In the last 20 years, two specialist journals have established themselves as places to publish articles on language documentation, description, and revitalisation:
- Language Documentation and Description (LDD) was established in 2003 (originally as print only, and moving to free online open access downloadable PDFs in 2015). Since 2011 submissions have been subject to double-blind peer review, and so far over 220 papers by more than 275 authors have been published in 19 volumes, with three others currently in production. The coverage of the journal is the theory and practice of language documentation, language description, sociolinguistics, language policy, and language revitalisation. Issues of language vitality and current work on documentation and revitalisation on particular languages or groups are discussed in short overview Language Snapshots, and longer, more detailed Language Contexts articles;
- Language Documentation and Conservation (LD&C) was established in 2007 as free online open access downloadable PDFs. Submissions are double-blind peer-reviewed, and 15 volumes have been published so far, with a further 22 special publications. Coverage includes the goals of language documentation, data management, fieldwork methods, ethical issues, orthography design, reference grammar design, lexicography, methods of assessing ethnolinguistic vitality, archiving matters, language planning, areal survey reports, short field reports on endangered or under-documented languages, reports on language maintenance, preservation, and revitalization efforts, plus software, hardware, and book reviews.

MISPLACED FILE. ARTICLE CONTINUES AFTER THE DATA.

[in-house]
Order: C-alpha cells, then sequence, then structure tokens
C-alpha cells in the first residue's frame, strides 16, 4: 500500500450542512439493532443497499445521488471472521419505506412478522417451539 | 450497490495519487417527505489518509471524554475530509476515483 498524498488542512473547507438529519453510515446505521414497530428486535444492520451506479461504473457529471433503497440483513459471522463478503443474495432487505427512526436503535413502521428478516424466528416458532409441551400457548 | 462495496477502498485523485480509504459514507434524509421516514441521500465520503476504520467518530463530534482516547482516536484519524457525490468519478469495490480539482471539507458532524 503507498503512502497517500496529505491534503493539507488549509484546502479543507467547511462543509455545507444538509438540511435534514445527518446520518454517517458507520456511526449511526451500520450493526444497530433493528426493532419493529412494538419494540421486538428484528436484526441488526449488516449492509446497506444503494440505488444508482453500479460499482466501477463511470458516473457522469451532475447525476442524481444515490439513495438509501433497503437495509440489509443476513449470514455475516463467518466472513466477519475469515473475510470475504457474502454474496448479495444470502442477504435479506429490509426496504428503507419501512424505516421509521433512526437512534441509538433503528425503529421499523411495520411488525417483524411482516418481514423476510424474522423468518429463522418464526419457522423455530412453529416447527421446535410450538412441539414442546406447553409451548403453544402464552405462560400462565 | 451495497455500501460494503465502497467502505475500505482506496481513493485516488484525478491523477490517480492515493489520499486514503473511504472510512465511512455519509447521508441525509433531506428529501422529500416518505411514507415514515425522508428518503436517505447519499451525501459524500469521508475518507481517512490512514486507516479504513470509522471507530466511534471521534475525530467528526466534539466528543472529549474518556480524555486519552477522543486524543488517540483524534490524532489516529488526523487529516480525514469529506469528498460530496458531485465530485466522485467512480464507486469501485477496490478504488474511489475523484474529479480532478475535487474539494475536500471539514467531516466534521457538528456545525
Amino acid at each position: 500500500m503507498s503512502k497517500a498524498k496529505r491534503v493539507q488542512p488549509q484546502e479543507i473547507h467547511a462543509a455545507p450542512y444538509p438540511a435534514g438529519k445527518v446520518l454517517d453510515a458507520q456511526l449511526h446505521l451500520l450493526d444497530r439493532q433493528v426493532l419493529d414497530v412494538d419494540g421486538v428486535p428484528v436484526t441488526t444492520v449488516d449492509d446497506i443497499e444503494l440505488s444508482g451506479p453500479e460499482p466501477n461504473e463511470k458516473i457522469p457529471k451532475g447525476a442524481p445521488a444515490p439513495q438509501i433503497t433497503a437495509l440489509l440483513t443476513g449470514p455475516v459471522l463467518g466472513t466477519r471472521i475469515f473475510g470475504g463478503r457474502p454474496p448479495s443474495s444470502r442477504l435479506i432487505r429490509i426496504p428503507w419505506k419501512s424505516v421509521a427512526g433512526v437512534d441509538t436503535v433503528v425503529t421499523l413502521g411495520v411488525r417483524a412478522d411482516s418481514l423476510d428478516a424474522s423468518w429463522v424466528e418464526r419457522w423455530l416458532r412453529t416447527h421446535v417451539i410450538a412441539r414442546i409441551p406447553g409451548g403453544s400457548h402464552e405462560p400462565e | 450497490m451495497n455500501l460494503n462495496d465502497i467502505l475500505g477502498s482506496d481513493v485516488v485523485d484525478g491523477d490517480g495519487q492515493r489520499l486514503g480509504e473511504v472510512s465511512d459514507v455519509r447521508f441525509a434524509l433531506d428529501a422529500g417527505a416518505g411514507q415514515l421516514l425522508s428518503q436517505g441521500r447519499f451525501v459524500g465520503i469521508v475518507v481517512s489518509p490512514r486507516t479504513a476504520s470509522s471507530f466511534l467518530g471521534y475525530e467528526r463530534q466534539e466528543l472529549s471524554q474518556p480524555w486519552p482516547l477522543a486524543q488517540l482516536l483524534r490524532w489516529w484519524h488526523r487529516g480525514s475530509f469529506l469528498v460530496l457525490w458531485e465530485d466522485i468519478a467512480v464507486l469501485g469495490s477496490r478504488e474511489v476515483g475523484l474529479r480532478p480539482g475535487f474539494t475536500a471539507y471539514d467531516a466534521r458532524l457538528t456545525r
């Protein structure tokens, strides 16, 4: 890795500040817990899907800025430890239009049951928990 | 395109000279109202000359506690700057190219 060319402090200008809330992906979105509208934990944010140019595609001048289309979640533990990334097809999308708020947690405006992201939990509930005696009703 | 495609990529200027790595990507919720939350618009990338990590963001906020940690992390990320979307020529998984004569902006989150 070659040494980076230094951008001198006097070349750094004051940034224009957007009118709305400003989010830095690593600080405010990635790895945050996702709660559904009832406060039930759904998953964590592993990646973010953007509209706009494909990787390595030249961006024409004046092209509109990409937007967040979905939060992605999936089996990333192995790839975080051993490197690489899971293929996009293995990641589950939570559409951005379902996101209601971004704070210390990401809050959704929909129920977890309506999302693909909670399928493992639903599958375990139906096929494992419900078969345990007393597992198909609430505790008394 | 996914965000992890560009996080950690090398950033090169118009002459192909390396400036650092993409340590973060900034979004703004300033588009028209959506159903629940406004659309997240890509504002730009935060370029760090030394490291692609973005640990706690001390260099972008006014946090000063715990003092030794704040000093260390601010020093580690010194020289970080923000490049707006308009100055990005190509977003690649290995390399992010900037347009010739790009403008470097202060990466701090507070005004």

The Linguistic Society of America (LSA) has just decided to create a new section of its flagship journal Language dedicated to language revitalisation and documentation, to be managed by Associate Editor Colleen Fitzgerald. On the LSA website there is a link to a recording of a webinar held on 26th March 2021 discussing the new section (along with downloadable Powerpoint slides). An open access article by Fitzgerald explaining the rationale and goals for the new section is available here.
Unlike LDD and LD&C, only some of the papers in the new Language section will be free open access, and others will only be available to subscribers via Project MUSE. Also, the editors emphasise that papers must be written for a general audience of linguists rather than specialists in language documentation and revitalisation, so we can expect somewhat different genres to emerge compared to the kinds of articles that appear in LDD and LD&C, however it does potentially create new opportunities for researchers to get their work known and appreciated by a broad audience of language and linguistics researchers.
We welcome the new publication in the spirit of Mao Zedong 65 years ago: “Let a hundred flowers bloom and a hundred schools of thought contend … to promote the flourishing of the arts and the progress of science”.